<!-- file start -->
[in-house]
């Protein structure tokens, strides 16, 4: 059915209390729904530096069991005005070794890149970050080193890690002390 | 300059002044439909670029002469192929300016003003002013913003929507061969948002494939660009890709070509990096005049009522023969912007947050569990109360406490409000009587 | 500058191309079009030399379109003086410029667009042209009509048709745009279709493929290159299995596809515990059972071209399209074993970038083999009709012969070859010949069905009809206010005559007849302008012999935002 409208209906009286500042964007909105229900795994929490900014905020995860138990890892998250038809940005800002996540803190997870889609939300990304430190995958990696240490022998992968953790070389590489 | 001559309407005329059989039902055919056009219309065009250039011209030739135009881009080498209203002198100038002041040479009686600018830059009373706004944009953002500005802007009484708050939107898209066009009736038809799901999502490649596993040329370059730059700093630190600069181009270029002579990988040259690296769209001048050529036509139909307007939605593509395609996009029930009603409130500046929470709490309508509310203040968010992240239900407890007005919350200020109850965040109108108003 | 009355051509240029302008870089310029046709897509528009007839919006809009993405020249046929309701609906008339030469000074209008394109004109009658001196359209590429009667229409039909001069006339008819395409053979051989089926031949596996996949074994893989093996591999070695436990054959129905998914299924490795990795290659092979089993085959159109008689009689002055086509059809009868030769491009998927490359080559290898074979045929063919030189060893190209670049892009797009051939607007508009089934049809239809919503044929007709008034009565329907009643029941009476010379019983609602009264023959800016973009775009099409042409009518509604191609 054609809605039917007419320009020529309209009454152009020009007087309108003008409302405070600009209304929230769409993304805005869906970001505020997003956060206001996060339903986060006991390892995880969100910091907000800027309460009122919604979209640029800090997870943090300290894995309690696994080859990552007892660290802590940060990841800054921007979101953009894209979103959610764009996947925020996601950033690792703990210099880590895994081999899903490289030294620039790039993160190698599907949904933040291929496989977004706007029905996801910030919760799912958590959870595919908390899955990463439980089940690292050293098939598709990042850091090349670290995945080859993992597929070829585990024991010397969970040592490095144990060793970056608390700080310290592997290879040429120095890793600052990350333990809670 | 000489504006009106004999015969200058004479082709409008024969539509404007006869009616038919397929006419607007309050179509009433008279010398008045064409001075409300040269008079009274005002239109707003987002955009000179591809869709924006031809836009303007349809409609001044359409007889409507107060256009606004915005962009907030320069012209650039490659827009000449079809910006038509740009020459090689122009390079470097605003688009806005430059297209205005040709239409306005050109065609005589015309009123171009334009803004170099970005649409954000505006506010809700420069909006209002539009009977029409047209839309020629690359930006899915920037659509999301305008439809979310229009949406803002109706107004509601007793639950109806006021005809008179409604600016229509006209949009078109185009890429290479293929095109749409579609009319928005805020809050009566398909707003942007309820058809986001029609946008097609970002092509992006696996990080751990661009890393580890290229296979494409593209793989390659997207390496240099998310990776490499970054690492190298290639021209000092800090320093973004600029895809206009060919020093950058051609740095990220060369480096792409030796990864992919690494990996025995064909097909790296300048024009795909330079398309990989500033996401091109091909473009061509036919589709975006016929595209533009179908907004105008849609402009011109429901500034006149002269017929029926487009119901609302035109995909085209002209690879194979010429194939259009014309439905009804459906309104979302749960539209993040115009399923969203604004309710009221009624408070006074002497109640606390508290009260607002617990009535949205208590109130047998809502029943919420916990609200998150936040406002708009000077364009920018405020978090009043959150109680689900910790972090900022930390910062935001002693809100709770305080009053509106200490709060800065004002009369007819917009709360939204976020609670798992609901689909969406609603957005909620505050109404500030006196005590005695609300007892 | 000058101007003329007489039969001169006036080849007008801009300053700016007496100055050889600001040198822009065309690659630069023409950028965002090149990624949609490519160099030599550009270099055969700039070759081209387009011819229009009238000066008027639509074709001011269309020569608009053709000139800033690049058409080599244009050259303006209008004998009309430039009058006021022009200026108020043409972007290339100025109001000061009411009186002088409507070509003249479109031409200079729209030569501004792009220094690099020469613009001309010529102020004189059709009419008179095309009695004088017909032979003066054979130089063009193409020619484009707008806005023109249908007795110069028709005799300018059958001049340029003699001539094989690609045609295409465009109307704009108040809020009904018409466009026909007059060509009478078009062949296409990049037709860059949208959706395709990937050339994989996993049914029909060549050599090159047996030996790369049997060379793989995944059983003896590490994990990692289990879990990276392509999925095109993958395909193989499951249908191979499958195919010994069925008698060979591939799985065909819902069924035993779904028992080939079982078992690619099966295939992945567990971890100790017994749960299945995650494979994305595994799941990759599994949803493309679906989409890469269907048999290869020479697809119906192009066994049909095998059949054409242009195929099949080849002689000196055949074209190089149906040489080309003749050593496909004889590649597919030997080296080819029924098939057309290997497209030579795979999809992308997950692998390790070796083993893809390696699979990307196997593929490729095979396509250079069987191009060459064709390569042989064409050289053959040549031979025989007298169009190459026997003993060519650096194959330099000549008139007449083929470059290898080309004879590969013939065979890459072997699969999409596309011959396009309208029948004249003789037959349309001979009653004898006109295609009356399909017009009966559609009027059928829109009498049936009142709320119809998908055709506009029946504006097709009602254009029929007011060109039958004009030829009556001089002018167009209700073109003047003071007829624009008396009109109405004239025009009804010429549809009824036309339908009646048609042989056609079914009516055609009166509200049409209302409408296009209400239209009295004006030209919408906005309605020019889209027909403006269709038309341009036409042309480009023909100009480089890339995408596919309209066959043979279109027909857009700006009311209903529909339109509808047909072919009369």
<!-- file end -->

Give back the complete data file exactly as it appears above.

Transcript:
[in-house]
């Protein structure tokens, strides 16, 4: 059915209390729904530096069991005005070794890149970050080193890690002390 | 300059002044439909670029002469192929300016003003002013913003929507061969948002494939660009890709070509990096005049009522023969912007947050569990109360406490409000009587 | 500058191309079009030399379109003086410029667009042209009509048709745009279709493929290159299995596809515990059972071209399209074993970038083999009709012969070859010949069905009809206010005559007849302008012999935002 409208209906009286500042964007909105229900795994929490900014905020995860138990890892998250038809940005800002996540803190997870889609939300990304430190995958990696240490022998992968953790070389590489 | 001559309407005329059989039902055919056009219309065009250039011209030739135009881009080498209203002198100038002041040479009686600018830059009373706004944009953002500005802007009484708050939107898209066009009736038809799901999502490649596993040329370059730059700093630190600069181009270029002579990988040259690296769209001048050529036509139909307007939605593509395609996009029930009603409130500046929470709490309508509310203040968010992240239900407890007005919350200020109850965040109108108003 | 009355051509240029302008870089310029046709897509528009007839919006809009993405020249046929309701609906008339030469000074209008394109004109009658001196359209590429009667229409039909001069006339008819395409053979051989089926031949596996996949074994893989093996591999070695436990054959129905998914299924490795990795290659092979089993085959159109008689009689002055086509059809009868030769491009998927490359080559290898074979045929063919030189060893190209670049892009797009051939607007508009089934049809239809919503044929007709008034009565329907009643029941009476010379019983609602009264023959800016973009775009099409042409009518509604191609 054609809605039917007419320009020529309209009454152009020009007087309108003008409302405070600009209304929230769409993304805005869906970001505020997003956060206001996060339903986060006991390892995880969100910091907000800027309460009122919604979209640029800090997870943090300290894995309690696994080859990552007892660290802590940060990841800054921007979101953009894209979103959610764009996947925020996601950033690792703990210099880590895994081999899903490289030294620039790039993160190698599907949904933040291929496989977004706007029905996801910030919760799912958590959870595919908390899955990463439980089940690292050293098939598709990042850091090349670290995945080859993992597929070829585990024991010397969970040592490095144990060793970056608390700080310290592997290879040429120095890793600052990350333990809670 | 000489504006009106004999015969200058004479082709409008024969539509404007006869009616038919397929006419607007309050179509009433008279010398008045064409001075409300040269008079009274005002239109707003987002955009000179591809869709924006031809836009303007349809409609001044359409007889409507107060256009606004915005962009907030320069012209650039490659827009000449079809910006038509740009020459090689122009390079470097605003688009806005430059297209205005040709239409306005050109065609005589015309009123171009334009803004170099970005649409954000505006506010809700420069909006209002539009009977029409047209839309020629690359930006899915920037659509999301305008439809979310229009949406803002109706107004509601007793639950109806006021005809008179409604600016229509006209949009078109185009890429290479293929095109749409579609009319928005805020809050009566398909707003942007309820058809986001029609946008097609970002092509992006696996990080751990661009890393580890290229296979494409593209793989390659997207390496240099998310990776490499970054690492190298290639021209000092800090320093973004600029895809206009060919020093950058051609740095990220060369480096792409030796990864992919690494990996025995064909097909790296300048024009795909330079398309990989500033996401091109091909473009061509036919589709975006016929595209533009179908907004105008849609402009011109429901500034006149002269017929029926487009119901609302035109995909085209002209690879194979010429194939259009014309439905009804459906309104979302749960539209993040115009399923969203604004309710009221009624408070006074002497109640606390508290009260607002617990009535949205208590109130047998809502029943919420916990609200998150936040406002708009000077364009920018405020978090009043959150109680689900910790972090900022930390910062935001002693809100709770305080009053509106200490709060800065004002009369007819917009709360939204976020609670798992609901689909969406609603957005909620505050109404500030006196005590005695609300007892 | 000058101007003329007489039969001169006036080849007008801009300053700016007496100055050889600001040198822009065309690659630069023409950028965002090149990624949609490519160099030599550009270099055969700039070759081209387009011819229009009238000066008027639509074709001011269309020569608009053709000139800033690049058409080599244009050259303006209008004998009309430039009058006021022009200026108020043409972007290339100025109001000061009411009186002088409507070509003249479109031409200079729209030569501004792009220094690099020469613009001309010529102020004189059709009419008179095309009695004088017909032979003066054979130089063009193409020619484009707008806005023109249908007795110069028709005799300018059958001049340029003699001539094989690609045609295409465009109307704009108040809020009904018409466009026909007059060509009478078009062949296409990049037709860059949208959706395709990937050339994989996993049914029909060549050599090159047996030996790369049997060379793989995944059983003896590490994990990692289990879990990276392509999925095109993958395909193989499951249908191979499958195919010994069925008698060979591939799985065909819902069924035993779904028992080939079982078992690619099966295939992945567990971890100790017994749960299945995650494979994305595994799941990759599994949803493309679906989409890469269907048999290869020479697809119906192009066994049909095998059949054409242009195929099949080849002689000196055949074209190089149906040489080309003749050593496909004889590649597919030997080296080819029924098939057309290997497209030579795979999809992308997950692998390790070796083993893809390696699979990307196997593929490729095979396509250079069987191009060459064709390569042989064409050289053959040549031979025989007298169009190459026997003993060519650096194959330099000549008139007449083929470059290898080309004879590969013939065979890459072997699969999409596309011959396009309208029948004249003789037959349309001979009653004898006109295609009356399909017009009966559609009027059928829109009498049936009142709320119809998908055709506009029946504006097709009602254009029929007011060109039958004009030829009556001089002018167009209700073109003047003071007829624009008396009109109405004239025009009804010429549809009824036309339908009646048609042989056609079914009516055609009166509200049409209302409408296009209400239209009295004006030209919408906005309605020019889209027909403006269709038309341009036409042309480009023909100009480089890339995408596919309209066959043979279109027909857009700006009311209903529909339109509808047909072919009369």